Camp Beaverbrook in Lake County, California was the summer home to thousands of campers over the years who enjoyed the good old-fashioned activities of hiking, crafts, fishing, and horseback riding. Through colorful archival footage, filmmaker and former "Beaverbod" Matthew C. Callahan takes the viewer on a joyride through the camp's history. "We were very lucky to come upon so much viable and beautiful footage that had been so well preserved," says Callahan.
Camp Beaverbrook closed its doors in 1985, following a nationwide trend, but its legacy lives on in former campers. Decades later, campers from all walks of life vividly recount the experience of Camp Beaverbrook and its positive effects. For them, it was a crucial part of growing up. "I've met a lot of complete strangers at film festivals who have asked me why Beaverbrook seems universal. I think the story of Camp Beaverbrook is familiar to anyone who ever had a childhood," says Callahan.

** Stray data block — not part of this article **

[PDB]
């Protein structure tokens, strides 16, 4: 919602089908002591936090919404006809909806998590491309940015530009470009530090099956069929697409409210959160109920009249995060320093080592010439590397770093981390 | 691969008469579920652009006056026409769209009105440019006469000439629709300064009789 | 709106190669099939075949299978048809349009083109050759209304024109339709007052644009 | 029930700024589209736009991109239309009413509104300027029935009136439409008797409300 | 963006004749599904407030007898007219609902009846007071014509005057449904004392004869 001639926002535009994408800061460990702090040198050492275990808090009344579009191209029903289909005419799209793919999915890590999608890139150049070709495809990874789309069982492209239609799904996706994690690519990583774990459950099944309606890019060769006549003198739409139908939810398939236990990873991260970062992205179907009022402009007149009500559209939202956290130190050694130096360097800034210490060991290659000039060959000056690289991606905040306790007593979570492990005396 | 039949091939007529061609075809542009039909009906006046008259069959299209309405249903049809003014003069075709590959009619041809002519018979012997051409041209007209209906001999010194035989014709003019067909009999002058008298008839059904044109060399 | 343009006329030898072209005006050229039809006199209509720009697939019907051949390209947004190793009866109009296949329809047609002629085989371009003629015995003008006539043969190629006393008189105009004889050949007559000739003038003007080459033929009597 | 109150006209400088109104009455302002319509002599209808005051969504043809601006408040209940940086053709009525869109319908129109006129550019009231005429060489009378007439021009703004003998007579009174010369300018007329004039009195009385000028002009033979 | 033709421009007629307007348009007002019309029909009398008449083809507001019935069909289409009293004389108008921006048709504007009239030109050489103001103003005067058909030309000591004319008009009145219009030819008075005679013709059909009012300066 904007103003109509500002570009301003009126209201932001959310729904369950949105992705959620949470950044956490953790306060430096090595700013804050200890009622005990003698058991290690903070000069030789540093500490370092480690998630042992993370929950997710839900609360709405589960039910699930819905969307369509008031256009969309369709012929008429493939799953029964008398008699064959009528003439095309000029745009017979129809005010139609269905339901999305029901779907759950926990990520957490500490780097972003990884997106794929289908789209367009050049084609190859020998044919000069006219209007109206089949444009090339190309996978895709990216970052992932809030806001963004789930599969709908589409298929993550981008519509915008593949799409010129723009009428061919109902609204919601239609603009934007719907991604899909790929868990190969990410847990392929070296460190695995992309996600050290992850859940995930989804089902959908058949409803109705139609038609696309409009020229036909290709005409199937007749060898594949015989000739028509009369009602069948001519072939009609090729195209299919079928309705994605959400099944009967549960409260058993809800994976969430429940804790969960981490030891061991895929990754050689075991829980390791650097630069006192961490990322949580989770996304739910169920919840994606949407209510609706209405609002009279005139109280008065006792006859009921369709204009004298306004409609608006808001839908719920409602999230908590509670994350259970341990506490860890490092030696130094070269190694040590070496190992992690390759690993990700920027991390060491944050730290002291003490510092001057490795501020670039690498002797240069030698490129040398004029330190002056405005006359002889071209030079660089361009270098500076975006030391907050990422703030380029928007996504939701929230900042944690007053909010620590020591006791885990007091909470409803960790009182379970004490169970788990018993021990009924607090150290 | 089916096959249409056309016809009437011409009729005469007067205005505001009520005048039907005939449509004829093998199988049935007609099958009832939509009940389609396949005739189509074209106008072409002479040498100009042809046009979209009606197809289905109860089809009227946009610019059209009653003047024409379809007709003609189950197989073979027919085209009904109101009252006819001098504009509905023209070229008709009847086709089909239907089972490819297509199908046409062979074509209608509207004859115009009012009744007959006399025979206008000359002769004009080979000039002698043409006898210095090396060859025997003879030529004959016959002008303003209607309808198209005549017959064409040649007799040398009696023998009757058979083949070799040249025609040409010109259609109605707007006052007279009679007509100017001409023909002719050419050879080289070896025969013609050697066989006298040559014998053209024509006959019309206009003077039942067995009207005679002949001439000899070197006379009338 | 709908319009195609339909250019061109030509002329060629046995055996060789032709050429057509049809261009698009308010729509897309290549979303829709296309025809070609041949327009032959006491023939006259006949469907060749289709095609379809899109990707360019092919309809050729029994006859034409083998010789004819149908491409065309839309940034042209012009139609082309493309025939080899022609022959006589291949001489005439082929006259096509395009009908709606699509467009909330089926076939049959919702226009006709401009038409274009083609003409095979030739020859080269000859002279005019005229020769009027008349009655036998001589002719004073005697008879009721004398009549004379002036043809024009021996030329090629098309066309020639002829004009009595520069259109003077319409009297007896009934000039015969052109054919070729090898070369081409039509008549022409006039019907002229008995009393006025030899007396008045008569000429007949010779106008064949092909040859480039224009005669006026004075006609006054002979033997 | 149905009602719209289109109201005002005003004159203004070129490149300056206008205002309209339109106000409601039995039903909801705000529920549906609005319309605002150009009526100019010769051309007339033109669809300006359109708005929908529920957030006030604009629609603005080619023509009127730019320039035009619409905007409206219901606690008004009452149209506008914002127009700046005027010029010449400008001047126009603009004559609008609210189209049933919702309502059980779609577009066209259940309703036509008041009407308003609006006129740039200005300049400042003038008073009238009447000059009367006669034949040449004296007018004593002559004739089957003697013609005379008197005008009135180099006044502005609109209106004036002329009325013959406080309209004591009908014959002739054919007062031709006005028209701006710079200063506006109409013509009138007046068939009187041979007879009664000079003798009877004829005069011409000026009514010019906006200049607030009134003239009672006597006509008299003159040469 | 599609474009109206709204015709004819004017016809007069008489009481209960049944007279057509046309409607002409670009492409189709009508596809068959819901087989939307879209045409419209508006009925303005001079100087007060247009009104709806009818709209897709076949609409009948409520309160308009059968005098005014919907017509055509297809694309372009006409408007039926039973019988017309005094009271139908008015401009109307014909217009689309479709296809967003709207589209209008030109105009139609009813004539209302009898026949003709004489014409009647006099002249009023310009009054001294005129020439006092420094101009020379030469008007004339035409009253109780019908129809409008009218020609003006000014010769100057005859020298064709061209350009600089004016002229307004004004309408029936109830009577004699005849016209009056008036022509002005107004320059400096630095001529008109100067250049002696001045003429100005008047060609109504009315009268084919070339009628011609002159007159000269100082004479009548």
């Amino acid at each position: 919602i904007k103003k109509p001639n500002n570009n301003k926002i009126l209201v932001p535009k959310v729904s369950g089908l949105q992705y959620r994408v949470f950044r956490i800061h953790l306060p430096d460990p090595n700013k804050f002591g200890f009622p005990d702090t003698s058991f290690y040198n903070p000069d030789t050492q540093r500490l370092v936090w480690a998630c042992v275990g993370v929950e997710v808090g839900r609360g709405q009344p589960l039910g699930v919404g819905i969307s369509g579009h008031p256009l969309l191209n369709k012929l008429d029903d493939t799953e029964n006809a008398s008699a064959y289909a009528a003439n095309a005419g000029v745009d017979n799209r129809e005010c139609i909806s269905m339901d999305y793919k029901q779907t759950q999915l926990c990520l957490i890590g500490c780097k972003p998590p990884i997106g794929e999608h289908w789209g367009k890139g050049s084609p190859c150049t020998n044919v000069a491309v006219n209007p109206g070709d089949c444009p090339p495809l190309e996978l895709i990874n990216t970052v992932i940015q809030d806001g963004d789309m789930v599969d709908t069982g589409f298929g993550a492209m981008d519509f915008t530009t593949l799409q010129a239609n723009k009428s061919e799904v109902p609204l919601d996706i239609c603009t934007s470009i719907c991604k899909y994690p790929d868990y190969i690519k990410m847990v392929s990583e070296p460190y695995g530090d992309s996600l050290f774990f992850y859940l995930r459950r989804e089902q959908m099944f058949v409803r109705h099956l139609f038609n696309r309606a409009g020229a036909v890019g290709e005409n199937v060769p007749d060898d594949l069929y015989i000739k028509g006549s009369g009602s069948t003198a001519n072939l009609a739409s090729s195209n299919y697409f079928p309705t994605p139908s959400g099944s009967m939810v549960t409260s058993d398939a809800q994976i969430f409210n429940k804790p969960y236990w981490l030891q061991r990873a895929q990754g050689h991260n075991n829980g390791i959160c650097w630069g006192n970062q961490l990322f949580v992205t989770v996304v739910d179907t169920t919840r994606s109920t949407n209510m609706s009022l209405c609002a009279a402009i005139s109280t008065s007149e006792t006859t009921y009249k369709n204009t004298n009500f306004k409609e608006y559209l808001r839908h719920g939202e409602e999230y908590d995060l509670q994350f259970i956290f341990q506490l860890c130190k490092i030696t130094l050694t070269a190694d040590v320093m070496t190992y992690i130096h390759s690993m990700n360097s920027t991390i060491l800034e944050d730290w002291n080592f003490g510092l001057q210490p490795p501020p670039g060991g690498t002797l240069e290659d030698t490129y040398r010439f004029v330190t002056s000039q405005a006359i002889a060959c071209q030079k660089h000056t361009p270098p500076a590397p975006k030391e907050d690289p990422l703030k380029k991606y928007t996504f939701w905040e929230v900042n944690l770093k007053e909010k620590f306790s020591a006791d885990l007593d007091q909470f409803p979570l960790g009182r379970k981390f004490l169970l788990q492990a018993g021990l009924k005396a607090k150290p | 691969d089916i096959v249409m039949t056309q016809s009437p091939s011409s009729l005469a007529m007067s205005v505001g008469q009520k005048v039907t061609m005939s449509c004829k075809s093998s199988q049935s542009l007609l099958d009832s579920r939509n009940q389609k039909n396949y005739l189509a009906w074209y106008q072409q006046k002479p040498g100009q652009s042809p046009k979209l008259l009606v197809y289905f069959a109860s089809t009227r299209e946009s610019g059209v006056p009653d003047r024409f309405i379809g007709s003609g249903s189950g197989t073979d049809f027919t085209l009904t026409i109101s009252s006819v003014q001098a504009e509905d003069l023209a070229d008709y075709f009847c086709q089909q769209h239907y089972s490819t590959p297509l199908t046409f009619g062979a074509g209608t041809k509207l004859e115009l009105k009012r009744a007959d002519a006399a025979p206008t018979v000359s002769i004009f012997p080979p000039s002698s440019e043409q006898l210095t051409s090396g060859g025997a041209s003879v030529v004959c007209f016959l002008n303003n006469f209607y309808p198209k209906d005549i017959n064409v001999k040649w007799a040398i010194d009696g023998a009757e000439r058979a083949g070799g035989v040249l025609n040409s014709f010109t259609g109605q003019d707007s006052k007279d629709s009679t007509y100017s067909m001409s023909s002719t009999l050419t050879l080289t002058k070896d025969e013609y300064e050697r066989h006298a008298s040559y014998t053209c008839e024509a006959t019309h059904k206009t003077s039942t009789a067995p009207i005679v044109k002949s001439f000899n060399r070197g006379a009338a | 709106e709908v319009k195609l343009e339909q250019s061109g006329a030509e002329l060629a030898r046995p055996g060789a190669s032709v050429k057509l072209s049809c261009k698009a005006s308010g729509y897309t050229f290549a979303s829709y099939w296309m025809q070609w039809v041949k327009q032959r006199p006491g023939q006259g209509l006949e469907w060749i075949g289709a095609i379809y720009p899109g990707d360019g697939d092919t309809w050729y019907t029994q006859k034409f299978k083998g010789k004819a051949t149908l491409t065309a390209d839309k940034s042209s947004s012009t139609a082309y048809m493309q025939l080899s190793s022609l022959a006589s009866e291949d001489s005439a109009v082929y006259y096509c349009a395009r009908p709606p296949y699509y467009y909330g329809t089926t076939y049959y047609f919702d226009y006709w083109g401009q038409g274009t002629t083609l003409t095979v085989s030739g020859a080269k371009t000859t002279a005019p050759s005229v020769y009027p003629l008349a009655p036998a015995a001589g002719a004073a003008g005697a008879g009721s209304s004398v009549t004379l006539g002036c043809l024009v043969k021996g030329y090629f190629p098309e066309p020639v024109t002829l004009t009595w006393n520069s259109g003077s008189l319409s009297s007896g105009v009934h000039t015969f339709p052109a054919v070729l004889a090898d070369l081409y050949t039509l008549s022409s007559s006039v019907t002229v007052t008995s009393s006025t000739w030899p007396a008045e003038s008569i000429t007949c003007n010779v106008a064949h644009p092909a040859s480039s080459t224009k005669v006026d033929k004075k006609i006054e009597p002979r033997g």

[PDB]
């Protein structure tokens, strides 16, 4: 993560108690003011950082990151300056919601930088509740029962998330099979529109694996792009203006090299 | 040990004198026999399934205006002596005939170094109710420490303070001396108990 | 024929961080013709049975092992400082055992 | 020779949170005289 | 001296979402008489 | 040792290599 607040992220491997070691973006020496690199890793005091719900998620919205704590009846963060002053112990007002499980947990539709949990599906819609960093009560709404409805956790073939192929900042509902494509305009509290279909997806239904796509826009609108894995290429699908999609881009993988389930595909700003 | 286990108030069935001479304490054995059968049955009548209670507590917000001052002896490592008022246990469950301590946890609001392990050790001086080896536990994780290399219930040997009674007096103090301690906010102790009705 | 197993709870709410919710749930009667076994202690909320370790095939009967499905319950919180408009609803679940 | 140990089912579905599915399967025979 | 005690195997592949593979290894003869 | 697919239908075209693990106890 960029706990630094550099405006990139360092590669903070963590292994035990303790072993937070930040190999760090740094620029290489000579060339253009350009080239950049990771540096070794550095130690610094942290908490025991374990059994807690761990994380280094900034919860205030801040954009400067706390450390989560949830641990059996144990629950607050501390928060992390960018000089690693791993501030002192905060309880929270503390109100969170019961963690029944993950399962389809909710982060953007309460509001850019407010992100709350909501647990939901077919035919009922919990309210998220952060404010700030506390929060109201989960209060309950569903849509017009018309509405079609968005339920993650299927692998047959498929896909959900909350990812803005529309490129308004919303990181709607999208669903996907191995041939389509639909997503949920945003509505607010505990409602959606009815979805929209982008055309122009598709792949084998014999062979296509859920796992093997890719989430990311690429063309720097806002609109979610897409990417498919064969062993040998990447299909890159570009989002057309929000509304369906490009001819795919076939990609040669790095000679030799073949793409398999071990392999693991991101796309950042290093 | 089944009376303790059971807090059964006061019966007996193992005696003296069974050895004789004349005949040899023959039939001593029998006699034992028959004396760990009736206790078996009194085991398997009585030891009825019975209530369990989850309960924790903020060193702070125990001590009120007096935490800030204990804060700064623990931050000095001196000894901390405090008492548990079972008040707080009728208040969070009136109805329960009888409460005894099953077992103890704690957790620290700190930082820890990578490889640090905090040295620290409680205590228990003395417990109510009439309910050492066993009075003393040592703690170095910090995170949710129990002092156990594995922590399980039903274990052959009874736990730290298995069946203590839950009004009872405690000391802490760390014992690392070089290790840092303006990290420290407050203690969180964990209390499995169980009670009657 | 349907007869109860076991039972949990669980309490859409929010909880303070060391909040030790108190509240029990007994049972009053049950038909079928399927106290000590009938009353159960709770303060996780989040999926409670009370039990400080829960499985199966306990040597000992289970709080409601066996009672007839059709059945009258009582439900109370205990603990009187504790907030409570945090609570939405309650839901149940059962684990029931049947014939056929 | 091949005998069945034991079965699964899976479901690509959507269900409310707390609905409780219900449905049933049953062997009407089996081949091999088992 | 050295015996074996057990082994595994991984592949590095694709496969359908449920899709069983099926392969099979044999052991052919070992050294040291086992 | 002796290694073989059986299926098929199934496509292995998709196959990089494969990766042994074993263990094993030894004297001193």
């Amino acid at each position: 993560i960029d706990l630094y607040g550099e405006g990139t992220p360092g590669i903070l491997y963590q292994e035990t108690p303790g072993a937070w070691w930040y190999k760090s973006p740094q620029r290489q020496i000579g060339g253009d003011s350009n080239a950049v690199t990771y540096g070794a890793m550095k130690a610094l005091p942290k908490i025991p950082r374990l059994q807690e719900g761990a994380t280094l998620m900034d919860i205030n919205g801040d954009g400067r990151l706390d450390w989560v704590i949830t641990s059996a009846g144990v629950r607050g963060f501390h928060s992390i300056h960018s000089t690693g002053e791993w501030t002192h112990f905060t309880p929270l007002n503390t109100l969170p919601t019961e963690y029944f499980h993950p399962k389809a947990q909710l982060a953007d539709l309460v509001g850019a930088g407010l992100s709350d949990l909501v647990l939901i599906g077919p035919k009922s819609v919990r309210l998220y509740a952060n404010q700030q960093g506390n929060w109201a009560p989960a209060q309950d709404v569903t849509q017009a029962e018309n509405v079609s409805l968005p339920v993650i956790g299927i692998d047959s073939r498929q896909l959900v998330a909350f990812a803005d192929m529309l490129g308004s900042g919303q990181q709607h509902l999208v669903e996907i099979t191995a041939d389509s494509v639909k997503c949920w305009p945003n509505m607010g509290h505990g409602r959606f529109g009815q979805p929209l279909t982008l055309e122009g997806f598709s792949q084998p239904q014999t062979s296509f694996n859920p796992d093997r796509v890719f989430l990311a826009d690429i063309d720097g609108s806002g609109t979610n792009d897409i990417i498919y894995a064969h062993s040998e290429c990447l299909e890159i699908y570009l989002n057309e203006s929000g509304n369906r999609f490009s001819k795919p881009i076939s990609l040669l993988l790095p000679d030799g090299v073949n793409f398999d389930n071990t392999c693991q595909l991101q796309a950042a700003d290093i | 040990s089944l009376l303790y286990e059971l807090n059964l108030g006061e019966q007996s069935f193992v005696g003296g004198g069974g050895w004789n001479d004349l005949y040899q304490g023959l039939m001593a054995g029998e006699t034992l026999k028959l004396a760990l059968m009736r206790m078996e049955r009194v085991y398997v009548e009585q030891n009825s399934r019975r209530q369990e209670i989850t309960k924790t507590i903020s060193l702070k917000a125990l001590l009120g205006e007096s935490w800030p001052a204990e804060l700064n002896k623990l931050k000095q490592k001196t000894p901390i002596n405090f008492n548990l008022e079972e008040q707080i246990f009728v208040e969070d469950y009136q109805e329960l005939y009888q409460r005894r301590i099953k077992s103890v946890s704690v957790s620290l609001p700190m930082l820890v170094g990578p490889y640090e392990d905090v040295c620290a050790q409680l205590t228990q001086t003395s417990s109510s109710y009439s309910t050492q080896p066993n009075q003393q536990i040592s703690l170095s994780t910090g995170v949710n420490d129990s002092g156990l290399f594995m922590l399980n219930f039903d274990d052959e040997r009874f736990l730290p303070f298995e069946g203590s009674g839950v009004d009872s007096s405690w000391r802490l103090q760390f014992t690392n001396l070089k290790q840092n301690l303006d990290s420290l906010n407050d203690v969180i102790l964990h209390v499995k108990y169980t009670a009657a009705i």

Though "Beaverbods" continue to draw strength from campfire memories and homespun values, family-owned and operated camps like Beaverbrook are now almost extinct. In an age when more and more children are growing up in front of devices and screens, Beaverbrook reminds us of the power of interpersonal relationships, socialization and kids just being kids.
This program is not currently scheduled for broadcast.
Read more about Matthew Callahan, the producer and director of Beaverbrook.
Also on KQED.org this week ...
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Enter the New "ImageMakers" Screening Room
Enjoy films from present and past seasons of KQED's short independent film series, divided into Animation, Comedy, Drama, and Suspense.